A fact as little recognized as it is true: Boo-Berry is the very first blue ghost associated with the Star Wars franchise.
Try pulling that one out of your nerdlinger file the next time your friends invite you to Star Wars trivia night and you can't think of a decent excuse to stay home.
Note the mention of "spectacular Sunday comics ads featuring Star Wars toys." More on those below.
As the box mentions, there were four different posters offered as part of the promotion. Here you see the example featuring R2-D2 and C-3PO.
Above I made a crack about the posters being advertised as "two-sided." As this image shows, the reverse actually featured a pretty nice line-art illustration. It could be colored or enjoyed unmodified. So perhaps I was being a tad unfair. This particular image is pretty dynamic. I love that fabulously inaccurate rendering of the Death Star.
This poster features the famous piece of marketing art developed by the Hildebrandt brothers -- a pretty nice freebie!
Actually, I wonder how the Factors people felt about this image being given away on a free poster. Factors, of course, had the rights to market it as a commercial poster, and it was a big seller for them.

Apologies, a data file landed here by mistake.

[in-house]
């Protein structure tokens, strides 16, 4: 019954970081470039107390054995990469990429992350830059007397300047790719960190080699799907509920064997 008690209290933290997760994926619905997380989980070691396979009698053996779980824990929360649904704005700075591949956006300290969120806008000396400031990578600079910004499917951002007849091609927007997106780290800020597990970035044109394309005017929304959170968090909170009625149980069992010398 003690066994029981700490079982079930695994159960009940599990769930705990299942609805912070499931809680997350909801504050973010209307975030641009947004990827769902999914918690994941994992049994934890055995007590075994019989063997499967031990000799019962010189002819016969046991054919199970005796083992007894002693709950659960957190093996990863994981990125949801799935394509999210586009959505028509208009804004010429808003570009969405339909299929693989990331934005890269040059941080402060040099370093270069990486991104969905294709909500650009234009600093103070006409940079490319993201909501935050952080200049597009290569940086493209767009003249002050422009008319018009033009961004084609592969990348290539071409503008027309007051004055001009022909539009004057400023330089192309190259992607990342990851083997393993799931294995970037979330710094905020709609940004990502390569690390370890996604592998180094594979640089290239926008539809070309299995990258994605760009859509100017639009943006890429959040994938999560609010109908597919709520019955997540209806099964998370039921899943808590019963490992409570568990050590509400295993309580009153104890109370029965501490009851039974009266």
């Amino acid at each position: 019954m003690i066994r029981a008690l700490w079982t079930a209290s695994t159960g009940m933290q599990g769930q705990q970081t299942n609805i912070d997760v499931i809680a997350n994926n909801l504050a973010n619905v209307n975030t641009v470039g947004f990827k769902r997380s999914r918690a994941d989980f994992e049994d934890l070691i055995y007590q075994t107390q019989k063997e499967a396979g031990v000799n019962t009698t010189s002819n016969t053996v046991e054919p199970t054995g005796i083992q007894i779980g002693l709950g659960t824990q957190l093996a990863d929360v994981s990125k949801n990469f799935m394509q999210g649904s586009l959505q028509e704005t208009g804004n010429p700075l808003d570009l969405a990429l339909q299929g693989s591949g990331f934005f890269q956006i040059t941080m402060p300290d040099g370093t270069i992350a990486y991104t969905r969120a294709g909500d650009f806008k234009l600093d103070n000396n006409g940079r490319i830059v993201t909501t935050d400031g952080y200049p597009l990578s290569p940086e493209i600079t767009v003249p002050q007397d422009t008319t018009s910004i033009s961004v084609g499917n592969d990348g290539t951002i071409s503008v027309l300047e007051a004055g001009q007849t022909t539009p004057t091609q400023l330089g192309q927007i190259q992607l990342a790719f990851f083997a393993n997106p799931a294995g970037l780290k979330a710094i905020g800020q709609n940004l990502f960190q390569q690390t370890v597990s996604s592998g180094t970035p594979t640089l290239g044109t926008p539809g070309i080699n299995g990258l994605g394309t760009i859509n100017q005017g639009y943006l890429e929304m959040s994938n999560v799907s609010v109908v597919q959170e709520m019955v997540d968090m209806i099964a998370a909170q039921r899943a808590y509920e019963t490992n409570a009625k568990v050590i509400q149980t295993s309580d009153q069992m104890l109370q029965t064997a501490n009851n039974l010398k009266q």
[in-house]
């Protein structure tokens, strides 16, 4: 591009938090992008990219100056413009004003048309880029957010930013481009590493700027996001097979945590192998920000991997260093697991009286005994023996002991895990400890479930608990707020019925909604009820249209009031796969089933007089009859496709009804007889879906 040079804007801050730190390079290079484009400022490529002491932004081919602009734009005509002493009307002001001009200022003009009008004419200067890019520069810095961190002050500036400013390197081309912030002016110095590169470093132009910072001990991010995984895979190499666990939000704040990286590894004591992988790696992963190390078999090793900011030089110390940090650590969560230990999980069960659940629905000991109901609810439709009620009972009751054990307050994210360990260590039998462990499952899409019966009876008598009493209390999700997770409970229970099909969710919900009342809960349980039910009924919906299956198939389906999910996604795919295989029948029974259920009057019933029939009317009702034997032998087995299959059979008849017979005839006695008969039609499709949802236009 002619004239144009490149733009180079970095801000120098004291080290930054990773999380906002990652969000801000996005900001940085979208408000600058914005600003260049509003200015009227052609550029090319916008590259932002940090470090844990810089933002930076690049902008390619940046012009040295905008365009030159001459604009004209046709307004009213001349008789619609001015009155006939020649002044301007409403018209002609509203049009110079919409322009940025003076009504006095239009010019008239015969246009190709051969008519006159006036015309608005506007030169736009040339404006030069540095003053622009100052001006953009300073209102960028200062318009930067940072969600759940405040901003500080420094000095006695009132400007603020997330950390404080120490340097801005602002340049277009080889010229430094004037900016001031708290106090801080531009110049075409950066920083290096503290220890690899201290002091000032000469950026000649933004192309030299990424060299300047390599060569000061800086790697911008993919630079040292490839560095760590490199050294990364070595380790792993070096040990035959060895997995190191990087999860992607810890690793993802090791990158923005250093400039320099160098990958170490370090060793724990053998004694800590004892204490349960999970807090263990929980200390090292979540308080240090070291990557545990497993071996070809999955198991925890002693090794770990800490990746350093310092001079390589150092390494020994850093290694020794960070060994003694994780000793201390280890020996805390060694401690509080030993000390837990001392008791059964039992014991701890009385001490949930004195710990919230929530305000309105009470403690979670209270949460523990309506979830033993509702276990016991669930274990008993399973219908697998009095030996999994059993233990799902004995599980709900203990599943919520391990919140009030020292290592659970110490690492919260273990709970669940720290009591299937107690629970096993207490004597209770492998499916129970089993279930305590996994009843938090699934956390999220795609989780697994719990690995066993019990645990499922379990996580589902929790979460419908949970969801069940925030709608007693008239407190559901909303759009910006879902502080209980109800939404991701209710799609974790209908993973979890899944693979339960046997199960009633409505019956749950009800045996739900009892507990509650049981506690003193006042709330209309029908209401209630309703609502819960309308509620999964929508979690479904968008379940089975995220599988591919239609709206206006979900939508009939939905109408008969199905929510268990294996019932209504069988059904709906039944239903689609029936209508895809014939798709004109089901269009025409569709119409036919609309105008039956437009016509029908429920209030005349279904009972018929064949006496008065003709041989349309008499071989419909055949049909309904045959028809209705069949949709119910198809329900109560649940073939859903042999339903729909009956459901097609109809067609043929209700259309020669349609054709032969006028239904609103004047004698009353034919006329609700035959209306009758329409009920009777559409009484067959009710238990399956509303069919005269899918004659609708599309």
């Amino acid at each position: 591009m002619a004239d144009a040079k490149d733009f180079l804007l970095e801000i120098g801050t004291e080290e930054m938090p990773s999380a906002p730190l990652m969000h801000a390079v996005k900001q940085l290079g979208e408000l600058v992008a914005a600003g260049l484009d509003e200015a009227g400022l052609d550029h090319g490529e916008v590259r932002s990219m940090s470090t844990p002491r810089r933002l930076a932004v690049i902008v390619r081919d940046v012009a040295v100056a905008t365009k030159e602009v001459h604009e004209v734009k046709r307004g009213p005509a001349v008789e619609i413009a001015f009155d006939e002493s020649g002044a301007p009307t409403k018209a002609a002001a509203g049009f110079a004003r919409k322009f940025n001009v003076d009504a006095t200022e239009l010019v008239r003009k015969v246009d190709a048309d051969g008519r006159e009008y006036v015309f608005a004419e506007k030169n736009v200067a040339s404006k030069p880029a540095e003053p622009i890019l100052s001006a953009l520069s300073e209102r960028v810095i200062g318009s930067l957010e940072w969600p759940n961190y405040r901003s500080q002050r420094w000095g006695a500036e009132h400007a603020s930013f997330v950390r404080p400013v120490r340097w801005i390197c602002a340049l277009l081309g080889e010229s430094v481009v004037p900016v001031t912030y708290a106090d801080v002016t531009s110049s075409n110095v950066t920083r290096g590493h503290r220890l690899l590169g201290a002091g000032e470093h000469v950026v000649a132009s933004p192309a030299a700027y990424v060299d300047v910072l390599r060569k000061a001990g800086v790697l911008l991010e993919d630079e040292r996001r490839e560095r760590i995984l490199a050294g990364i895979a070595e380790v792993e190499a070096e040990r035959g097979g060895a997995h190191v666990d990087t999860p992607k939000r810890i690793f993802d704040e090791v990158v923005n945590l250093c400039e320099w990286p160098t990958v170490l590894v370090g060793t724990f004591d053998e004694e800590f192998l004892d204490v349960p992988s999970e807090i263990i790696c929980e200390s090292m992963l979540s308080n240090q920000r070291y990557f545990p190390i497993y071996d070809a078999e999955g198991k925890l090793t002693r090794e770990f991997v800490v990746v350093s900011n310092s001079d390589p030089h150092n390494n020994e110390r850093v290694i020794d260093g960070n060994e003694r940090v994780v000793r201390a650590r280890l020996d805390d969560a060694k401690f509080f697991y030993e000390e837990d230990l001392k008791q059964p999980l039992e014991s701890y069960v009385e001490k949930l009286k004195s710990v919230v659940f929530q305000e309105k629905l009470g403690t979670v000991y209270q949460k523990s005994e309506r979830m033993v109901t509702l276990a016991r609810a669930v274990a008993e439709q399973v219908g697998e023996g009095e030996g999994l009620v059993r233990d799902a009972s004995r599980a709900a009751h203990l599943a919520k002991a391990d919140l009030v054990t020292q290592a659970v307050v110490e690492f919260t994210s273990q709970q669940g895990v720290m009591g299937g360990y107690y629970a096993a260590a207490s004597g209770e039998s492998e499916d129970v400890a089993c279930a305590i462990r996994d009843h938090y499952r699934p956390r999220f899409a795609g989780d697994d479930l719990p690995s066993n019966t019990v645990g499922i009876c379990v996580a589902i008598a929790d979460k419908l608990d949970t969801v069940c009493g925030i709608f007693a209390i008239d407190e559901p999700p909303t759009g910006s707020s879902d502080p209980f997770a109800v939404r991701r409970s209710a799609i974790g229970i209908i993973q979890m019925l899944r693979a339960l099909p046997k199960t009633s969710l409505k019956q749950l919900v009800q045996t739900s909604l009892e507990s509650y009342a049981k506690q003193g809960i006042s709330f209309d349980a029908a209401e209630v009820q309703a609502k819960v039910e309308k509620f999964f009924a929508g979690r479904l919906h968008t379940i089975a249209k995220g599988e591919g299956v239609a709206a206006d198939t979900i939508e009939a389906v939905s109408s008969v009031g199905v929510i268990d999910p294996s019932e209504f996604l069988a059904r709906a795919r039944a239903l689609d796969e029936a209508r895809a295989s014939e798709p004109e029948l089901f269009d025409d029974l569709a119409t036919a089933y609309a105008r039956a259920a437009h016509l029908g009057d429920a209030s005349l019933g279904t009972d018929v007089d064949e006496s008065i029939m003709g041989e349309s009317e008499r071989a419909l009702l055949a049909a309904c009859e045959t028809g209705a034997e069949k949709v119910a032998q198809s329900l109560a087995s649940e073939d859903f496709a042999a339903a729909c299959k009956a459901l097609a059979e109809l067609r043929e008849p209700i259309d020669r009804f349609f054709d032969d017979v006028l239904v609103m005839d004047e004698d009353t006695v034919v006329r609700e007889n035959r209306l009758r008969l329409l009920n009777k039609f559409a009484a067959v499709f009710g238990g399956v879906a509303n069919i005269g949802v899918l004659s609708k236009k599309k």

The reverse of the Hildebrandt poster boasts this nice and fairly film-accurate image of our heroes' escape from the Death Star.
Speaking of escaping the Death Star, this image is sure to be familiar to all collectors of vintage Kenner paraphernalia. It features the design used on the box of the "Escape from Death Star" board game, one of the earliest, and most ubiquitous, of Kenner's Star Wars products.
Remember, the folks at Kenner didn't have a ton of source images at their disposal. That fact, combined with the dimensions of the game's box, made this image a natural for use in this poster set.
The reverse of this poster featured a pretty cool montage-style design. Has Chewbacca ever looked more the playa? And why is R2-D2 getting all cozy with that Stormtrooper?
Hey, Dawn: You only get to sign it if you finish coloring it.